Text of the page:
Electricity is a staple energy source for the modern world, and the United States is a particularly energy-hungry nation. Power plants across the country, whether traditional fossil fuel plants or solar panels and wind farms, are all generating vast amounts of electricity for private homes and public buildings alike 24 hours a day, every day of the year. Many devices and infrastructure are in place to make sure that energy is going where it is needed, and in a form safe enough for homes and other buildings to use. A current transformer meter, for example, can measure the amount of electricity that a transformer is converting into safe amounts for a home’s systems to use. A transformer, in short, converts huge amounts of power found in the primary system into safer, smaller amounts that a building’s utilities and appliances will need. For this reason, measuring the amount of electricity being used is key to keeping the system safe and producing an accurate electric bill. Current transformer testing, or CT testing, should be done regularly.
Those new to owning a home or public building may want to know the basics of electricity so that they can better understand their electric bill and know what to do for CT testing if something goes wrong. The basic measuring unit for electricity is the Watt, and like computer bits, they are grouped by the thousand to form larger units, which are often used to measure electricity use on a large scale. 1,000 watts, for example, form a single kilowatt, and 1,000 watt-hours from home use adds up to one Kilowatt, or kWh, which is often the unit of measurement that will appear on a person’s electric bill for home use. In turn, 1,000 kilowatts will form a single megawatt, and 1,000 of those will form a gigawatt. Such vast scales are not relevant to a public building manager or a homeowner, however; watts, kilowatts, and sometimes megawatts will be the units of measurement to track with a meter, and CT testing can make sure that a meter is working the way it should. Individual appliances, meanwhile, use even smaller units of electricity: volts. Items ranging from flat-screen TVs to toasters to plugged-in vacuum cleaners will measure their energy use in volts.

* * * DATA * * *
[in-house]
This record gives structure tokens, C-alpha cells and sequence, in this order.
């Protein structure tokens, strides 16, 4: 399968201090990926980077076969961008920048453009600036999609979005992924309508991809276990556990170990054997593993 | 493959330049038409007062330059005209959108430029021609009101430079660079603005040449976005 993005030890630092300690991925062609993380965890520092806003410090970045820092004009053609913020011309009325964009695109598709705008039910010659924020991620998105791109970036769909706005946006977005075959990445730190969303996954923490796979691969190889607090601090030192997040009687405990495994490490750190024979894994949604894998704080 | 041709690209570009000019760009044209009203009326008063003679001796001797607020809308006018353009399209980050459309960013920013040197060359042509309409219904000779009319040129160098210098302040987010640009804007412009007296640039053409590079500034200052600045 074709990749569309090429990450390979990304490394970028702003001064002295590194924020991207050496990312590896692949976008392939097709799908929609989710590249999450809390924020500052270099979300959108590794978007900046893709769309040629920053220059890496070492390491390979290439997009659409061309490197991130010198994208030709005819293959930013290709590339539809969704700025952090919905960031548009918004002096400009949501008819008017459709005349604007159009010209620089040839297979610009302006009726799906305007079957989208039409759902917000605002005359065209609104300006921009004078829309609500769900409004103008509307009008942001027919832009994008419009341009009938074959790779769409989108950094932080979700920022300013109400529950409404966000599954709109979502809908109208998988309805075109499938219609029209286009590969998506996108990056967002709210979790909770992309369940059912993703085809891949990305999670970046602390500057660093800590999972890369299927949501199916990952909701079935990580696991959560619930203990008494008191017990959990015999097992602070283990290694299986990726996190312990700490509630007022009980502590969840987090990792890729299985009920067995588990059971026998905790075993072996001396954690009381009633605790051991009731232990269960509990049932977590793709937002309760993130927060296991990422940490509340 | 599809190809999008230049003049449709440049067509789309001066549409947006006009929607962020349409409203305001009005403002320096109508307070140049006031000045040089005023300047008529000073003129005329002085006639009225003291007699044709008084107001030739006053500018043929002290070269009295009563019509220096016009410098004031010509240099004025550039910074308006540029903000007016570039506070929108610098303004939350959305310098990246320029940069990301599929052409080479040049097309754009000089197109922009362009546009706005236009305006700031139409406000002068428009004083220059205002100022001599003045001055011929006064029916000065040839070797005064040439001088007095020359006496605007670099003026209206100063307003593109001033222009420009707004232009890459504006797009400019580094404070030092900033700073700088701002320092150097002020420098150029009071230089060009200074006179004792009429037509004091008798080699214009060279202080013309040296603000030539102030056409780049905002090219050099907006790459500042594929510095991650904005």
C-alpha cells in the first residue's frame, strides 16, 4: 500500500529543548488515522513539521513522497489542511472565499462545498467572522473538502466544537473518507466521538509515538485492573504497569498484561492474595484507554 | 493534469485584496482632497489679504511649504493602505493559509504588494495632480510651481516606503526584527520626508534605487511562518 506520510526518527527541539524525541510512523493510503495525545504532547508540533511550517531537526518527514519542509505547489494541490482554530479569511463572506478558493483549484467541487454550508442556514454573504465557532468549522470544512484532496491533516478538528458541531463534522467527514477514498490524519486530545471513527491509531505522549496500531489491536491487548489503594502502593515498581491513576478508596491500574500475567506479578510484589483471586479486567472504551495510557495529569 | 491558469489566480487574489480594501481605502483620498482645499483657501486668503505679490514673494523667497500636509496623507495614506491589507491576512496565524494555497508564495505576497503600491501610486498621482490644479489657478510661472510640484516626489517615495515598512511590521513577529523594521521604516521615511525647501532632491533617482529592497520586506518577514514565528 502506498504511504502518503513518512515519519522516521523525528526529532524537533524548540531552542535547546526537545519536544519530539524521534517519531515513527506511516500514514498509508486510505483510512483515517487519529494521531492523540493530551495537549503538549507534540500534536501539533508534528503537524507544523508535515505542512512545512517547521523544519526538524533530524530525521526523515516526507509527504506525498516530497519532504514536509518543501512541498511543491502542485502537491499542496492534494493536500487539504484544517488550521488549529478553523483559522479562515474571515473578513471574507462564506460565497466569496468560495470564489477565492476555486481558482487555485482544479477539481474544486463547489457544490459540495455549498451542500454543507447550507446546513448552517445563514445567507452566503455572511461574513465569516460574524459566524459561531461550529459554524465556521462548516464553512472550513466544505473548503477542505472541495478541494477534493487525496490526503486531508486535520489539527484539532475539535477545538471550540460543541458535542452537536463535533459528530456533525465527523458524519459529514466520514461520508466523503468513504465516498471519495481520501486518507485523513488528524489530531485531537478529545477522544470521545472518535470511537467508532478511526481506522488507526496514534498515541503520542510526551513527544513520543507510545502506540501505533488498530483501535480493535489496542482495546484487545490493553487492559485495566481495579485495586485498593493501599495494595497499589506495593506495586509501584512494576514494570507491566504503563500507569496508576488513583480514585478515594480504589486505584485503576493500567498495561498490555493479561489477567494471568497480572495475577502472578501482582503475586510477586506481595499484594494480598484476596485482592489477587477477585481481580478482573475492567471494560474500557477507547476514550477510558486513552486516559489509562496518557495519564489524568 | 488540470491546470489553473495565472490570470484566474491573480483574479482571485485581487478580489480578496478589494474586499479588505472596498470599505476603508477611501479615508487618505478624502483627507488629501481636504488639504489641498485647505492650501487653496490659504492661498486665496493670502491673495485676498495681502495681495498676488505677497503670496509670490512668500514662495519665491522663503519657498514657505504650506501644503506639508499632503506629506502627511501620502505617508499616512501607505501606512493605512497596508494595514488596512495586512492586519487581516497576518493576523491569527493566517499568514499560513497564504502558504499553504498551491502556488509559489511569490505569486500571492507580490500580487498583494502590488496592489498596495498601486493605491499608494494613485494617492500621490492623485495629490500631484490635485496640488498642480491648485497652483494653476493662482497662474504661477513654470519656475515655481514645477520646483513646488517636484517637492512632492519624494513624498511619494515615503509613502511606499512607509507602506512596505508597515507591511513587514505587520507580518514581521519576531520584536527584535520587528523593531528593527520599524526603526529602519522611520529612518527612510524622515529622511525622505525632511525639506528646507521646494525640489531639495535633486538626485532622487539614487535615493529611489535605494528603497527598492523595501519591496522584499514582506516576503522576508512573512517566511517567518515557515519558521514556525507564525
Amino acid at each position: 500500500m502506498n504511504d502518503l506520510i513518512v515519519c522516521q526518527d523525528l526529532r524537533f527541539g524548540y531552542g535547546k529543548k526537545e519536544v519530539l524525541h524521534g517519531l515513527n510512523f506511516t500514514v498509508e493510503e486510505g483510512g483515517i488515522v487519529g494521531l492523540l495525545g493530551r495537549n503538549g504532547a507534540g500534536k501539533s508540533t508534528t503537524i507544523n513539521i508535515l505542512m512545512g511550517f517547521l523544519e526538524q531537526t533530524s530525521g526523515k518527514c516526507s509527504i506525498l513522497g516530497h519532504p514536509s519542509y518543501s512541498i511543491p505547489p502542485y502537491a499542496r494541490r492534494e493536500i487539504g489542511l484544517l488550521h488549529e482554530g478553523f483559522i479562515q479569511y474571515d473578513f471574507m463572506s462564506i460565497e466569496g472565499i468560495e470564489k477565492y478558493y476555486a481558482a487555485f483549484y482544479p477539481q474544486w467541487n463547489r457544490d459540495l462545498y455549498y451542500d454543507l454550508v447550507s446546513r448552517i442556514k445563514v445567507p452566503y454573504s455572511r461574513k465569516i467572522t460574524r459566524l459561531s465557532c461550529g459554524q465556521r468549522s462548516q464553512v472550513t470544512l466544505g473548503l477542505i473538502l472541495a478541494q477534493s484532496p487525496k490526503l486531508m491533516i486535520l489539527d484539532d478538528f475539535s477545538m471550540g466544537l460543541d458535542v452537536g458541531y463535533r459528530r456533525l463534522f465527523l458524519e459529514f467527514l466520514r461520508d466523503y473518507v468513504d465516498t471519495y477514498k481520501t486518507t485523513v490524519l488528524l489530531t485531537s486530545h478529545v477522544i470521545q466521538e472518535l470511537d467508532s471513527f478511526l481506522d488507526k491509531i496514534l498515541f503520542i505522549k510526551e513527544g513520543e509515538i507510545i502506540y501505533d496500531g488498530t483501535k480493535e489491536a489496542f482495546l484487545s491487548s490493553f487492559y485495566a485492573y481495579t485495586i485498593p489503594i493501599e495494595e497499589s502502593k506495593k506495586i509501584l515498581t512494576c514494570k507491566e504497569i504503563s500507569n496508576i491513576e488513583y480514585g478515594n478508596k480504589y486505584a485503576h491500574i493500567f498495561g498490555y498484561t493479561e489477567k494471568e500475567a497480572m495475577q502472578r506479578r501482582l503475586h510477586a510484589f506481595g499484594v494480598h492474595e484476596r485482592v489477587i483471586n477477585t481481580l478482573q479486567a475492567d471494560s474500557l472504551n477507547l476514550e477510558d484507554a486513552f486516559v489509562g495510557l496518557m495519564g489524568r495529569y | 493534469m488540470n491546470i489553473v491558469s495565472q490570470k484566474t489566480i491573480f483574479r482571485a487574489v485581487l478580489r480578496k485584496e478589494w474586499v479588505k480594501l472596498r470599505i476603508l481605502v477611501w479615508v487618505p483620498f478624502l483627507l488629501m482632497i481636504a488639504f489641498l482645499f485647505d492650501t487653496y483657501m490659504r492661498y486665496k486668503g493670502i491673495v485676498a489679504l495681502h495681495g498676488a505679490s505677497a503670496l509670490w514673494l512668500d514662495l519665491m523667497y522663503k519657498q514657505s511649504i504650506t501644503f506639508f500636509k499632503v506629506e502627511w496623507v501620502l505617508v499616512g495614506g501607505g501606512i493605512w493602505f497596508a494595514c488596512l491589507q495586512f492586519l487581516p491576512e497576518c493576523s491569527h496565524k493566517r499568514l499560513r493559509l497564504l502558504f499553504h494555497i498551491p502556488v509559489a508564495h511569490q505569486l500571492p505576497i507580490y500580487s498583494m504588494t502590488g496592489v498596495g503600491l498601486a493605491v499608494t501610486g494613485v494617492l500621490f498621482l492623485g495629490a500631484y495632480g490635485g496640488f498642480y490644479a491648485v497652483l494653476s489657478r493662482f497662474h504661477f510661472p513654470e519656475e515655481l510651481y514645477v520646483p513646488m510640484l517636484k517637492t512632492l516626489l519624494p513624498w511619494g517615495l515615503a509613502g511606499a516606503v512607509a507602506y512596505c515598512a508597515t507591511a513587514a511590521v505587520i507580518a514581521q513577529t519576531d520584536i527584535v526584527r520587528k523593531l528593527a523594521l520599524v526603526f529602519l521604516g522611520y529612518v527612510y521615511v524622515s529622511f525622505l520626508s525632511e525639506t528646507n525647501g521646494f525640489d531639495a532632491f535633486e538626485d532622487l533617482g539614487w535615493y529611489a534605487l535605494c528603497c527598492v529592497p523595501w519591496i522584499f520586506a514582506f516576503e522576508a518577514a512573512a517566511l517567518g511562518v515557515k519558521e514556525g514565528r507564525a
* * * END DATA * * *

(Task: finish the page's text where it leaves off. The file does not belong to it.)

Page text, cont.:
Volts and alternating currents are relevant to power lines and the electricity that a home will use, and to keep an electric bill accurate after all this energy use, CT testing should be done every so often for a homeowner or public building owner. Why? There is plenty for a meter to keep track of, and an inaccurate electric bill can be trouble, not to mention electricity wasted if a public building manager thinks that they are not using as much power as they really are. A power plant will produce three different phases of C power at the same time, and they are offset by 120 degrees from one another. Meanwhile, four wires are coming from the power plant: one for each phase, and a fourth neutral one that acts as common ground. In three-phase power, one of those three phases is nearing its peak at any one time, and high-power three-phase motors, like those for industrial work, have an even power output. A home, meanwhile, uses single-phase power. The electric service will be a single-phase, 120-volt AC service.
CT testing can ensure that a building is paying its fair electric bill, and if the readings are off, a homeowner or public building manager may make harmful adjustments to this false reading. If the reading is too high, the building owner may cut back on electricity that they need, thinking that they are getting rid of excess. If the reading is too low, the building owner may add more electricity to the daily usage, and this could waste power. CT testing and other meter testing can be done by professionals to make sure that everything is accurate, and this can prevent problems and expenses for everyone involved in the future. A concerned homeowner or public building owner who suspects a problem may look up and hire professionals who can visit the building and start CT testing to get everything in order.